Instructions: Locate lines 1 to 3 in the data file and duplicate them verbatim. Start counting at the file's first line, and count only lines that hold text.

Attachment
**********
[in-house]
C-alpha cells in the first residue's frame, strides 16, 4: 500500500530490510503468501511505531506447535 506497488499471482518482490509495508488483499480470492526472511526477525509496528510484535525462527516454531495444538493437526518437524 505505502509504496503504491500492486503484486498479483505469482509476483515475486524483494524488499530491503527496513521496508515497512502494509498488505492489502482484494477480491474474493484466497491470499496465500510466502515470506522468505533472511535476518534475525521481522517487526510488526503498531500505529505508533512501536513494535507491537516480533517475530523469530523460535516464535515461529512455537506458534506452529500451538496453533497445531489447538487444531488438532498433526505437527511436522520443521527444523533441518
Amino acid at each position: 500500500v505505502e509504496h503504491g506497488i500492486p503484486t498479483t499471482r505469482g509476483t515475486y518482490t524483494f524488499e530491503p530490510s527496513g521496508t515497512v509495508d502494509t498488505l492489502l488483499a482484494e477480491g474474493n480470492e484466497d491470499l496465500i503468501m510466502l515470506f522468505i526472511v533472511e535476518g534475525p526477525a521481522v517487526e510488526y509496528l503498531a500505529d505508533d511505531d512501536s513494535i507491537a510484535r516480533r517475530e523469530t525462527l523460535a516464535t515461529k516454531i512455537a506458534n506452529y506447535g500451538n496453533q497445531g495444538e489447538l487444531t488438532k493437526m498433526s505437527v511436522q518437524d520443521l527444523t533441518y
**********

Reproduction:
[in-house]
C-alpha cells in the first residue's frame, strides 16, 4: 500500500530490510503468501511505531506447535 506497488499471482518482490509495508488483499480470492526472511526477525509496528510484535525462527516454531495444538493437526518437524 505505502509504496503504491500492486503484486498479483505469482509476483515475486524483494524488499530491503527496513521496508515497512502494509498488505492489502482484494477480491474474493484466497491470499496465500510466502515470506522468505533472511535476518534475525521481522517487526510488526503498531500505529505508533512501536513494535507491537516480533517475530523469530523460535516464535515461529512455537506458534506452529500451538496453533497445531489447538487444531488438532498433526505437527511436522520443521527444523533441518
Amino acid at each position: 500500500v505505502e509504496h503504491g506497488i500492486p503484486t498479483t499471482r505469482g509476483t515475486y518482490t524483494f524488499e530491503p530490510s527496513g521496508t515497512v509495508d502494509t498488505l492489502l488483499a482484494e477480491g474474493n480470492e484466497d491470499l496465500i503468501m510466502l515470506f522468505i526472511v533472511e535476518g534475525p526477525a521481522v517487526e510488526y509496528l503498531a500505529d505508533d511505531d512501536s513494535i507491537a510484535r516480533r517475530e523469530t525462527l523460535a516464535t515461529k516454531i512455537a506458534n506452529y506447535g500451538n496453533q497445531g495444538e489447538l487444531t488438532k493437526m498433526s505437527v511436522q518437524d520443521l527444523t533441518y